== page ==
UNICEF has been working in Bihar since 1982 and has one of the largest Field Offices in India. Bihar is situated in the eastern part of India with Patna as its capital. Hindi and Urdu are the official languages of the state, though the majority of people speak one of the local languages considered to be dialects of Hindi.
According to Census 2011, Bihar has a population of 104 million, making it the third most populous state in India. With a population density of 1,106 per sq km, the state is also one of the most densely populated. Almost 88.7 per cent of Bihar’s population resides in rural areas.
Bihar has the highest Total Fertility Rate (TFR) among all states at 3.5 in 2012, although it has declined by about 23 per cent in the past ten years from 4.4 in 2002 Sample Registration System (SRS). The TFR for India stands at 2.4. Bihar and Uttar Pradesh are the only states in India with TFR above 3. Bihar has a child population of 19.13 million in the 0-6 years age group, the second highest child population among all Indian states and accounting for 12 per cent of the total child population of India in this age group. Almost 46 per cent of Bihar’s population is aged less than 18 years.
The sex ratio of Bihar improved from 919 in 2001 to 933 in 2011. The sex ratio for Scheduled Castes (SCs) and Scheduled Tribes (STs) in the state was 925 and 958 respectively in 2011. Bihar is one of the poorest states in India with nearly 33.7 per cent of the population living in poverty. The agricultural sector is the mainstay of the state’s economy with 90 per cent of the population dependent on it, however its contribution to the state's Gross State Domestic Product is only 20 per cent. Poor infrastructure is a major bottleneck in terms of development.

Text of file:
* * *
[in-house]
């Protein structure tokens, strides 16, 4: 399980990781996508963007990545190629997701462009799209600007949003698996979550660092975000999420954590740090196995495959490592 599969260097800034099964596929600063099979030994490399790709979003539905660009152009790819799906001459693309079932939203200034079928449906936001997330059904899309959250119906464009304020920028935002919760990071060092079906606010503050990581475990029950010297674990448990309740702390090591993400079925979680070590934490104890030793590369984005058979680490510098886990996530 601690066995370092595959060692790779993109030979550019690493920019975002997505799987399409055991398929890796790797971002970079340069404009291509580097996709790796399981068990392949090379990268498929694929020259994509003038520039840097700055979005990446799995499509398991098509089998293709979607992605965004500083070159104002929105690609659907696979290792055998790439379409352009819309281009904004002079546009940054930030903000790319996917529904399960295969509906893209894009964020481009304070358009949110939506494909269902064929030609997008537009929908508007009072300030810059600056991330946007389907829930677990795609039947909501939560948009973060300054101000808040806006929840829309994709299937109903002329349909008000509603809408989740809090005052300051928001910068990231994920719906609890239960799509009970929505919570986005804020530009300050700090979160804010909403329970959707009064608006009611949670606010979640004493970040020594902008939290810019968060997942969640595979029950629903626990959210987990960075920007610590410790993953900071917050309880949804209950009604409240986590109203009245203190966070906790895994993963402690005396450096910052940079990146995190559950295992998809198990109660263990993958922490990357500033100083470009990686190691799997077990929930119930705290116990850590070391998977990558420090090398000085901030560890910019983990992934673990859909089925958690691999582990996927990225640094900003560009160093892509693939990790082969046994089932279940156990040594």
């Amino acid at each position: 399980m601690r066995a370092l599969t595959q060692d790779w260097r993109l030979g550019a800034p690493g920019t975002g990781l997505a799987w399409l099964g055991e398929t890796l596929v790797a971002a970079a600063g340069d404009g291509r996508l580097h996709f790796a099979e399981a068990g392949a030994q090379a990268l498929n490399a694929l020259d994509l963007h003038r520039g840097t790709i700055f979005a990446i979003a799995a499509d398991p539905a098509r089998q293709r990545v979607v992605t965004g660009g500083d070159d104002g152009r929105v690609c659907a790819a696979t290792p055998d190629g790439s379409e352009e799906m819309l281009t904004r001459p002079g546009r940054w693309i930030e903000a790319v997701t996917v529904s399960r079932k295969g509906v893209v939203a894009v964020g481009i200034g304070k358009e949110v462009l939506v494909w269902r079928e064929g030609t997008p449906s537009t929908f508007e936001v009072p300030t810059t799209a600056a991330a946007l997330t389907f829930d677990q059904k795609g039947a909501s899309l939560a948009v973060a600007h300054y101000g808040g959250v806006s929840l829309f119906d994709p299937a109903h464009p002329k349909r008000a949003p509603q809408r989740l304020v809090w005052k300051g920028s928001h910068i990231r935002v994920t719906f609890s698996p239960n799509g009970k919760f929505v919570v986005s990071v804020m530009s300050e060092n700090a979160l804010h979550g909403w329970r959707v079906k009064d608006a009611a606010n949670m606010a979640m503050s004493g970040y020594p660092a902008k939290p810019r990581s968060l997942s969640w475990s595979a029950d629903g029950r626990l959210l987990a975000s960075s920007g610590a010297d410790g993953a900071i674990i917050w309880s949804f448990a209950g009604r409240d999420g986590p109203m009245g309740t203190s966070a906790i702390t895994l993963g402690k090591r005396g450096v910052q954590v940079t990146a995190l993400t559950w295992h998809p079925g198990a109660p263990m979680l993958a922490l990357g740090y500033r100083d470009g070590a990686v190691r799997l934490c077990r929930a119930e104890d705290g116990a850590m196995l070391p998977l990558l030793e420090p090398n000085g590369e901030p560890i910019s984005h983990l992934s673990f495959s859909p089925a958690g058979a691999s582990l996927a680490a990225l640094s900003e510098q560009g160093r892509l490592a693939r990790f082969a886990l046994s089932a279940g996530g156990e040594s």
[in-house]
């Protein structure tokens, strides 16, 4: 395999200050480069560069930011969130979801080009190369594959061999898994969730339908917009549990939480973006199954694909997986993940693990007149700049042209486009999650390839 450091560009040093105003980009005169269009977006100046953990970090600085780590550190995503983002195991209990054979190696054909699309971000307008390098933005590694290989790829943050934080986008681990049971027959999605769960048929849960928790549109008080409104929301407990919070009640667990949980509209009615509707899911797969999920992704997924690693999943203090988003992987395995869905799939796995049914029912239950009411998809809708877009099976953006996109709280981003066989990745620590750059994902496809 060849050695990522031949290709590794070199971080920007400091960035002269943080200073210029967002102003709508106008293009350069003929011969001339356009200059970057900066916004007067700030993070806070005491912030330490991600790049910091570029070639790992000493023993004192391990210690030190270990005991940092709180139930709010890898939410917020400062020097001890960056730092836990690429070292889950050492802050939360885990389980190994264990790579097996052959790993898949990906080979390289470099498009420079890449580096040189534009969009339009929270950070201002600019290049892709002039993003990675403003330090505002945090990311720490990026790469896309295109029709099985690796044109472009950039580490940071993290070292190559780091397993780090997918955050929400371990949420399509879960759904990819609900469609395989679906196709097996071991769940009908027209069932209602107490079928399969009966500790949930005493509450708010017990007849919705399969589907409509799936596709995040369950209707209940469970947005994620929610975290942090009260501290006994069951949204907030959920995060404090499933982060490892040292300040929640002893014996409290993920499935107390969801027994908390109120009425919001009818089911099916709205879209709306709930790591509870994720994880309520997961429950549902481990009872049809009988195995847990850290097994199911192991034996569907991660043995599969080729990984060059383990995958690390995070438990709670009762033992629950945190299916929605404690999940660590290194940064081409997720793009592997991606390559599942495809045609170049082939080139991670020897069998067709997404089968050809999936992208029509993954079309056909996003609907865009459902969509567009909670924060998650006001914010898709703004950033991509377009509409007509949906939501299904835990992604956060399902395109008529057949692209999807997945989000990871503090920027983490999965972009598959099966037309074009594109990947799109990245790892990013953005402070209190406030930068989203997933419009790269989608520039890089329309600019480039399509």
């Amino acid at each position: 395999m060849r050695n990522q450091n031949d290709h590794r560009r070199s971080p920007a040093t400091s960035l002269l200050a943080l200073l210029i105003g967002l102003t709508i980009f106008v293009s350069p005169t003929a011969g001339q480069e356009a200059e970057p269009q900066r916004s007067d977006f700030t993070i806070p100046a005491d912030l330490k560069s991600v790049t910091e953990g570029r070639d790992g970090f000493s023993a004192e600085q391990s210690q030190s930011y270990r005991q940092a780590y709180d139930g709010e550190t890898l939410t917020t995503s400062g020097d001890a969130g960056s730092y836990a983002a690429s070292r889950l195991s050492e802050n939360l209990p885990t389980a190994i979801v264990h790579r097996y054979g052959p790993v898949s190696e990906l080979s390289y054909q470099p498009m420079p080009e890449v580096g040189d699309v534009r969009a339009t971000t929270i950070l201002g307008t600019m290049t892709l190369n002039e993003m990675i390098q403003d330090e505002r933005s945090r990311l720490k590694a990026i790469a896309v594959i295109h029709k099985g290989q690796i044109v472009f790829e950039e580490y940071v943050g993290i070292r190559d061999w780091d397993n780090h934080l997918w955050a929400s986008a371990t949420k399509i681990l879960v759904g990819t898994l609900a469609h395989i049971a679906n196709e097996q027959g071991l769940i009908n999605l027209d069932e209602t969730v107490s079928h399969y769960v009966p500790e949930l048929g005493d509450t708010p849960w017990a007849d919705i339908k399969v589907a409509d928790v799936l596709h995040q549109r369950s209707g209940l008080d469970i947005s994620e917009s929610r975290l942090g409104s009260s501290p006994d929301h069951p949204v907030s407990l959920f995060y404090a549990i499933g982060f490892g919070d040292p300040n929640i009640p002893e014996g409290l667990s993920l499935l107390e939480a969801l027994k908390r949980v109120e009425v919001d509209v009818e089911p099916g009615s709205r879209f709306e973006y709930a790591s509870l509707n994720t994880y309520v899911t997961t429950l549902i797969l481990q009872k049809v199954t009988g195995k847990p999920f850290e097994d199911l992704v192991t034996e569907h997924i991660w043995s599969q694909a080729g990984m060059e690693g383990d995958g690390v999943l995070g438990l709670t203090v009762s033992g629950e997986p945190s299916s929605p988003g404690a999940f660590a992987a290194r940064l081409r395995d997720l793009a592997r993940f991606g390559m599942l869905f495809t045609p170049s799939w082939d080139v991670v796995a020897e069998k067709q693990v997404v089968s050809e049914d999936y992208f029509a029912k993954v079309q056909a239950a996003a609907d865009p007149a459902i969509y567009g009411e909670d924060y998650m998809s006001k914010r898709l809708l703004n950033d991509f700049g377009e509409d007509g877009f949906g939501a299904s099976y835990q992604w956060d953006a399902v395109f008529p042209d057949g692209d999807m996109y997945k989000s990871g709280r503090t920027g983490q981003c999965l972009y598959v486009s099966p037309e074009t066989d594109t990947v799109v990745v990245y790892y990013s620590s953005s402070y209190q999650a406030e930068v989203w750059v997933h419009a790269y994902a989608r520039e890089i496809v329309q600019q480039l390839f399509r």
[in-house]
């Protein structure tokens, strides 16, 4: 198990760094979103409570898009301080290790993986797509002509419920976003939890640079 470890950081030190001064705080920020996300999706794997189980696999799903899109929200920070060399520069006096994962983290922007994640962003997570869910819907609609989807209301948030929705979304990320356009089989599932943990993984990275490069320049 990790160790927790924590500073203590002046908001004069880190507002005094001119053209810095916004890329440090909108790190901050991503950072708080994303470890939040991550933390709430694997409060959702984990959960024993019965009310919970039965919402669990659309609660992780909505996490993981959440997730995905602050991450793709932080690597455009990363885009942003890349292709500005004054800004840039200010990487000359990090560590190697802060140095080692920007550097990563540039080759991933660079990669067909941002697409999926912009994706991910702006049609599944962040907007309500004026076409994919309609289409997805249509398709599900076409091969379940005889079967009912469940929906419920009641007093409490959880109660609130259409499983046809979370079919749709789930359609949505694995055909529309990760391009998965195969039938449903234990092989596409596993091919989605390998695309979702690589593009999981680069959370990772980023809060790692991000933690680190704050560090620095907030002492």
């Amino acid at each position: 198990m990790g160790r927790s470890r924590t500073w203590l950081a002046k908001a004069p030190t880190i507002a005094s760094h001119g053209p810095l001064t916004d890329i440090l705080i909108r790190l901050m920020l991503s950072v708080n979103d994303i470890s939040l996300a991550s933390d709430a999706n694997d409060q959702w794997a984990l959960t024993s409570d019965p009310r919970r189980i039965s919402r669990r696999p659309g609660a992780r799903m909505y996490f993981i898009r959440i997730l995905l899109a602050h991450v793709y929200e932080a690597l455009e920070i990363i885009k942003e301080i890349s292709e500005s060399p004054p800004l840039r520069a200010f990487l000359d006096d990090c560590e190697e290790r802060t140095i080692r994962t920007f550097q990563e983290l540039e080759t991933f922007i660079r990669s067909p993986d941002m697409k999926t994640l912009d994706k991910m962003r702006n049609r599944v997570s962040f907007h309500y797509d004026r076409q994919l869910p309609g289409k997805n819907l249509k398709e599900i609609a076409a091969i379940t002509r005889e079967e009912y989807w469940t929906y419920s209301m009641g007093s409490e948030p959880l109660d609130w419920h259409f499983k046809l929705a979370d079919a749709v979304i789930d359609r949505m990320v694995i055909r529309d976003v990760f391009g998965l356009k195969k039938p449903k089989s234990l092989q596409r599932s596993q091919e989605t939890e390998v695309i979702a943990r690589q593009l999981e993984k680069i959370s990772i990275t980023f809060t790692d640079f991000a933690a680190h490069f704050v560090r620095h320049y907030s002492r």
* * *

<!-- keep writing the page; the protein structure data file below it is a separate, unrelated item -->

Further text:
Challenges of equity are huge due to a caste-ridden society, feudalistic societal structure and complex social stratification. Scheduled Castes and Scheduled Tribes constitute 15.91 per cent and 1.28 per cent of state’s population respectively. Bihar is amongst the lowest ranking states in terms of Human Development Indicators (HDI). The HDI value for Bihar has increased from 0.292 for the year 1999-2000, to 0.367 for the year 2007-08 as against the national average of 0.467.
Despite its many challenges, there has been progress in development in Bihar in recent years. The percentage share of social services in total expenditure has grown from 33.44 per cent to 35.31 per cent, almost at par with national average of 35.62 per cent. Improved governance over the past seven years has led to better health care services, greater emphasis on education, better management of social sector programmes and a reduction in crime and corruption.
Bihar has recorded a 33 per cent decline in the Infant Mortality Rate (IMR) in the past 10 years, reducing from 66 per 1,000 live births in 2000-02 to 60 in 2006 and further to 42 in 2010-12 (SRS 2013) which brings it close to the national average of 42.